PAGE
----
DEV Community


Posted on • Updated on

Be a Problem Solver Challenge!

Challenge yourself to solve problems you've never seen before with this step-by-step guide to being a programming problem solver!

1. Choose a problem to solve.

Try or Google 'coding challenges'.

I had the opportunity to engage in the problem-solving process with a partner as a student at Turing School of Software Development and Design in Denver. If you can work with a partner, do it! Two brains are better than one. I learn the most when I can talk through my ideas and hear how someone else thinks about the same problem. If you don't have a partner, talk to yourself. Seriously, it will develop your understanding and vocabulary if you talk through a problem before you attempt to program it.

Our instructor gave us some challenges to choose from and we chose Counting Sheep. CodeWars is a good place to find challenges. Our challenge was to write a function that takes an array of Booleans. This function should return a Number that represents the number of times that true was present in the array.

This was the example:

var sheep = [
true, true, true, false,
true, true, true, true,
true, false, true, false,
true, false, false, true,
true, true, true, true,
false, false, true, true
// => 17

2. Don't start typing!

Psuedo-code and make a plan for how to solve your problem on paper or a whiteboard. Brainstorm a detailed yet readable description of what a computer program must do written in natural language rather than a programming language.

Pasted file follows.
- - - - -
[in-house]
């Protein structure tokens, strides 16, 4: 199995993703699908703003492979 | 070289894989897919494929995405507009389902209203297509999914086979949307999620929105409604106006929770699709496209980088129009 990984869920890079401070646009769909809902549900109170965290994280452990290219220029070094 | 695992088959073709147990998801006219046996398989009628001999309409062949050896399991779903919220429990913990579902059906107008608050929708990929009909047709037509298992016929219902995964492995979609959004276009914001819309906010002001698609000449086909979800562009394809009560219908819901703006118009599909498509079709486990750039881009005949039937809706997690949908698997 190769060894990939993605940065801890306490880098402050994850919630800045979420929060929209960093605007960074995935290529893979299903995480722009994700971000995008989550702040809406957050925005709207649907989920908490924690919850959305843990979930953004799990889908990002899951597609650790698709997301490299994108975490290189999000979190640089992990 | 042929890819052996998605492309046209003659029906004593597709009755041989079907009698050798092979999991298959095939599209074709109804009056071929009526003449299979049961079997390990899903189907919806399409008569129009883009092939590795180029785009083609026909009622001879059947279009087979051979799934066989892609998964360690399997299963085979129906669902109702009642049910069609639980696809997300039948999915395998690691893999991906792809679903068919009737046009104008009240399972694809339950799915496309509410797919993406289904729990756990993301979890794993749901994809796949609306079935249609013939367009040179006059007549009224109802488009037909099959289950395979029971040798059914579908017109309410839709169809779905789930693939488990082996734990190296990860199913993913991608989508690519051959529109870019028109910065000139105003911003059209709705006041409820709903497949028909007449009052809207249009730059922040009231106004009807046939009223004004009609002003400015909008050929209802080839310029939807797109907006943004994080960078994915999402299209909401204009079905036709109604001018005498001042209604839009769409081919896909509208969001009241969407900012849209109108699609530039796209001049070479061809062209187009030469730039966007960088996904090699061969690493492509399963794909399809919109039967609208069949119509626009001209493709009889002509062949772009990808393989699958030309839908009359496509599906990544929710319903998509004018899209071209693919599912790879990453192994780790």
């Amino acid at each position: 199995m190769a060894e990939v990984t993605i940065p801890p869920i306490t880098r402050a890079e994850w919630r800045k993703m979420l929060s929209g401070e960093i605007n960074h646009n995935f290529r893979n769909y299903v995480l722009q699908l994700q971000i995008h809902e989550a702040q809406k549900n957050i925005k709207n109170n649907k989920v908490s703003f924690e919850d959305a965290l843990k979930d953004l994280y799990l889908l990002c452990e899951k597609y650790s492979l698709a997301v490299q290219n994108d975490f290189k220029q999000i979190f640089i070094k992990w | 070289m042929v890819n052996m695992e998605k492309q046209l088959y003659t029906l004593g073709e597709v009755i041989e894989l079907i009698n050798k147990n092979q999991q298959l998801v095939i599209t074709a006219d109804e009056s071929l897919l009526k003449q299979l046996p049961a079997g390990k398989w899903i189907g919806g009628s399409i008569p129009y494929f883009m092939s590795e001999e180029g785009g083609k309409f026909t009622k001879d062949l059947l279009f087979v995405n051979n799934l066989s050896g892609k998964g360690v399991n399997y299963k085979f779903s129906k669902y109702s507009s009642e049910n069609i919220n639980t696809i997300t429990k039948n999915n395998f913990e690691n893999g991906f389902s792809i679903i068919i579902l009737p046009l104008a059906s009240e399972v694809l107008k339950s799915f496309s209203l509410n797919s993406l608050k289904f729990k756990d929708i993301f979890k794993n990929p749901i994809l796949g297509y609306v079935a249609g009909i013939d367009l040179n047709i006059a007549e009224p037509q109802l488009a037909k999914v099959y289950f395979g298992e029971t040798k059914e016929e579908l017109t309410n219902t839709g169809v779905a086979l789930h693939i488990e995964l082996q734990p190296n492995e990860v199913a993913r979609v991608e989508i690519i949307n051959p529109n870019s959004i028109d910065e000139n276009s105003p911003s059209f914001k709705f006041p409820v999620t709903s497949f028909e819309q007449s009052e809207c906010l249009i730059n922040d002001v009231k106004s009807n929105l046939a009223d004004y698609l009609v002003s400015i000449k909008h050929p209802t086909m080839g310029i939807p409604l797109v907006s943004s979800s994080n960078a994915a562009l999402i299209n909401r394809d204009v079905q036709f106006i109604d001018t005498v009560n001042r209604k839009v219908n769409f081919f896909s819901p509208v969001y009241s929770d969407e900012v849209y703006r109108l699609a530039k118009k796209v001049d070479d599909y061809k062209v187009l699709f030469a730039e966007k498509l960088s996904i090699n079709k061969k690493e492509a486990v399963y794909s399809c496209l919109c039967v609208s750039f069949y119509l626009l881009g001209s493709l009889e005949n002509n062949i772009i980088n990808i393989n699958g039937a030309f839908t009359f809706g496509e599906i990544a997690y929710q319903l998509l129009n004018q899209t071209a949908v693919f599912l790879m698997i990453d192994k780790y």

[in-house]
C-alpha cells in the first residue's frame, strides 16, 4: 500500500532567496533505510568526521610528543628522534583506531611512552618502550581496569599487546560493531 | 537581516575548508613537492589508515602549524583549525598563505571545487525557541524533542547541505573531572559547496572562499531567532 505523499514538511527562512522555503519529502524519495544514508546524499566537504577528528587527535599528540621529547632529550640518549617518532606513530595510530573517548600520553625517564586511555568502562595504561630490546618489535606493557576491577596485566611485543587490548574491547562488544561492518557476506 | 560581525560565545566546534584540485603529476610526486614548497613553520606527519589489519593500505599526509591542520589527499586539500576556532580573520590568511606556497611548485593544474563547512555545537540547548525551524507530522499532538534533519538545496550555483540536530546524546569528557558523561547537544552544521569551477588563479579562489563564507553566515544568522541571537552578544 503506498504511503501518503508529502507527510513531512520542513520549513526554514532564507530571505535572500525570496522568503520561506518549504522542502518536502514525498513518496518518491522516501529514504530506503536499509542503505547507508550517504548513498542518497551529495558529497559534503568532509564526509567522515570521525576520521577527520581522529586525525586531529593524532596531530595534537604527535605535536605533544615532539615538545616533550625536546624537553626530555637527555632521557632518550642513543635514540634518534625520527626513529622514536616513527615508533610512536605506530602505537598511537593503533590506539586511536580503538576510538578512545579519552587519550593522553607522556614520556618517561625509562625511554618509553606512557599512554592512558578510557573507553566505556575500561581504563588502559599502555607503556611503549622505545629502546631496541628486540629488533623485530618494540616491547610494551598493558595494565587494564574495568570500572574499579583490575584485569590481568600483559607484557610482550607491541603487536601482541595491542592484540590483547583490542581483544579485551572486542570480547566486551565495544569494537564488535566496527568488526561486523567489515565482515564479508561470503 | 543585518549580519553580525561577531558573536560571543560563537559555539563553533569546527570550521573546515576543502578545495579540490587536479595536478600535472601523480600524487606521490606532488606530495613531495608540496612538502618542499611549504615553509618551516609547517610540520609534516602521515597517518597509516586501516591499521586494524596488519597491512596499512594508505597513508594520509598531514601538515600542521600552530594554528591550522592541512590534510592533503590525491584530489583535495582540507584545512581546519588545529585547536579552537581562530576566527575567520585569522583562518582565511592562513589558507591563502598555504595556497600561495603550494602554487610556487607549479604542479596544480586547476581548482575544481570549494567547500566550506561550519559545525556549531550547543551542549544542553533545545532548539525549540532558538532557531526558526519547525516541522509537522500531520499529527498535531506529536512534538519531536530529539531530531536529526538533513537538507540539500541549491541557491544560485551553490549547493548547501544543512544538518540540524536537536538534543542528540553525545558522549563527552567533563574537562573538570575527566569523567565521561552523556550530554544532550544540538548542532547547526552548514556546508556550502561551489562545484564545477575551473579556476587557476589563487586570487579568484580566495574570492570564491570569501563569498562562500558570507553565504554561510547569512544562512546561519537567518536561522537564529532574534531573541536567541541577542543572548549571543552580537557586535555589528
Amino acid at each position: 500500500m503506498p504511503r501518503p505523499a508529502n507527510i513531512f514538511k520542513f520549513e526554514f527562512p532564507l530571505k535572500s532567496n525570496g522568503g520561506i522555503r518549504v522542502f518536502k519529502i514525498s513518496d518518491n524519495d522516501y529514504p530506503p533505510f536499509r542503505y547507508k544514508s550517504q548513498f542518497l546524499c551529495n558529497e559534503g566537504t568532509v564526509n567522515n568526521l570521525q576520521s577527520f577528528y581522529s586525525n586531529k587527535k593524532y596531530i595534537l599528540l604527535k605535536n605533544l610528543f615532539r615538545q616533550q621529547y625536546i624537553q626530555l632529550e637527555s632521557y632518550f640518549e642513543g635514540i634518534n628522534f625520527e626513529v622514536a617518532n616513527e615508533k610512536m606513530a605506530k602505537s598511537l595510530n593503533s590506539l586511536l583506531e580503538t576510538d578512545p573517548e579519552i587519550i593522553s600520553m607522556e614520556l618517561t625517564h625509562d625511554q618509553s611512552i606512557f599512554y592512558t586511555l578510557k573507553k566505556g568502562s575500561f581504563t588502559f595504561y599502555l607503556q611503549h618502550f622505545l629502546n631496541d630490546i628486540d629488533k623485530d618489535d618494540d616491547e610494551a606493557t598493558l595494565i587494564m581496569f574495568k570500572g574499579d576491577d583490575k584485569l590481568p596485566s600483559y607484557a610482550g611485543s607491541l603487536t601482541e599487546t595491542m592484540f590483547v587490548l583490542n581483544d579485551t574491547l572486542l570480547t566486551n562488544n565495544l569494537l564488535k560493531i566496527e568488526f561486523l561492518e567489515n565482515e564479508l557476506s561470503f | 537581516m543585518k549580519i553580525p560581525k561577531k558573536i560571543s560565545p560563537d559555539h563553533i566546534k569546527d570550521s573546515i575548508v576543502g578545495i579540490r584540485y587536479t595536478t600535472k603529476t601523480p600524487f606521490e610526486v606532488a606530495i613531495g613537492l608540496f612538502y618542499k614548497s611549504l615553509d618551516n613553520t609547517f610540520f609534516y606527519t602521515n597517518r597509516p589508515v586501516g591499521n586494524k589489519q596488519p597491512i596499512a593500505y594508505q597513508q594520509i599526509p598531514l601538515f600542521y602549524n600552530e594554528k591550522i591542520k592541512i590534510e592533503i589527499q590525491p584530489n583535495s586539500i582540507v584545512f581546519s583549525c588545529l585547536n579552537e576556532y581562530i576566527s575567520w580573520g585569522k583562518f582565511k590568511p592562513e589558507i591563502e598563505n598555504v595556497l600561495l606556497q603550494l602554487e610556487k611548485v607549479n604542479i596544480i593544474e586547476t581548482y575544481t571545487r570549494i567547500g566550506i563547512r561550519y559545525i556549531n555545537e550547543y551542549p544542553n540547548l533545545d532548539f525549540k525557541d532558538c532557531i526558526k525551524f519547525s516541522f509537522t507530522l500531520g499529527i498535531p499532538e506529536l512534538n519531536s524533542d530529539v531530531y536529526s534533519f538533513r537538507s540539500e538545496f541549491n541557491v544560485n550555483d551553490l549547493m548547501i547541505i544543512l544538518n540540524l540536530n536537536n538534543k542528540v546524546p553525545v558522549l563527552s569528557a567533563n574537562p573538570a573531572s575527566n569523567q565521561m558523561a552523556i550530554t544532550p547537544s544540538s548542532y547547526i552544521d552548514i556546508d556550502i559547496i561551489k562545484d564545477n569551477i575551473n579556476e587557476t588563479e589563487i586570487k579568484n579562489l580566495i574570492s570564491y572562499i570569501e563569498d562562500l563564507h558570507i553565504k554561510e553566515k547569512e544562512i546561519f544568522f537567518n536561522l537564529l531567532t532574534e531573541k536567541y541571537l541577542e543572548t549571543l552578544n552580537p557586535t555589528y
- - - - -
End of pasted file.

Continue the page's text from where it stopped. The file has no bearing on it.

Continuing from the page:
Alt Text

This whiteboard shows how my partner and I made sense of the problem initially and our ideas for our third possible solution (see step 5)!

3. Do any research on the tools you'll need to solve the problem.

My partner and I started by Googling 'check all elements in array javascript' and 'check each index in array javascript'. We didn't find any methods that would return a number. My partner thought to use a counter variable and a for loop to return the sheep count. We talked through the code and jotted it on our whiteboard.

4. Implement the solution in a programming language.

We only started programming after building a strong understanding of the problem and an idea for a solution.

function countSheep(sheep) {
  var sheepCount = 0;
  for (var i = 0; i < sheep.length; i++) {
    if (sheep[i] === true) {
      sheepCount += 1
  return sheepCount

//return 17
Enter fullscreen mode Exit fullscreen mode

We did it! But we wanted to strengthen our problem-solving muscles even more so we continued to step 5 of the process...

5. Challenge yourself further by trying to find another solution to the same problem.

After success with a for loop, we came back to trying to use an array prototype method. We perused the list of methods on MDN and read more about any that seemed like they would work based on their name.
Our second solution used the .filter() method to filter true values from the sheep array into a new array then log the length of our filtered array.

function equalsTrue(value) {
  return value === true

var filtered = sheep.filter(equalsTrue)

Enter fullscreen mode Exit fullscreen mode

We continued to challenge ourselves to find one more solution. This time we used .sort() and .splice() to sort the array alphabetically then remove the first values from the sorted array.

function sortedSheep() {
  if(sheep[0] === false) {
  sheep.splice(0, 7)
  return sheep.length
//return 17
Enter fullscreen mode Exit fullscreen mode

Even though our additional solutions weren't the most intuitive, we learned more about programming through dialogue and practice!

Why is this important?

Programming is problem-solving. If you want to get better at anything, you have to practice! Try problem-solving using these steps, comment about how it went and what you learned!

Top comments (0)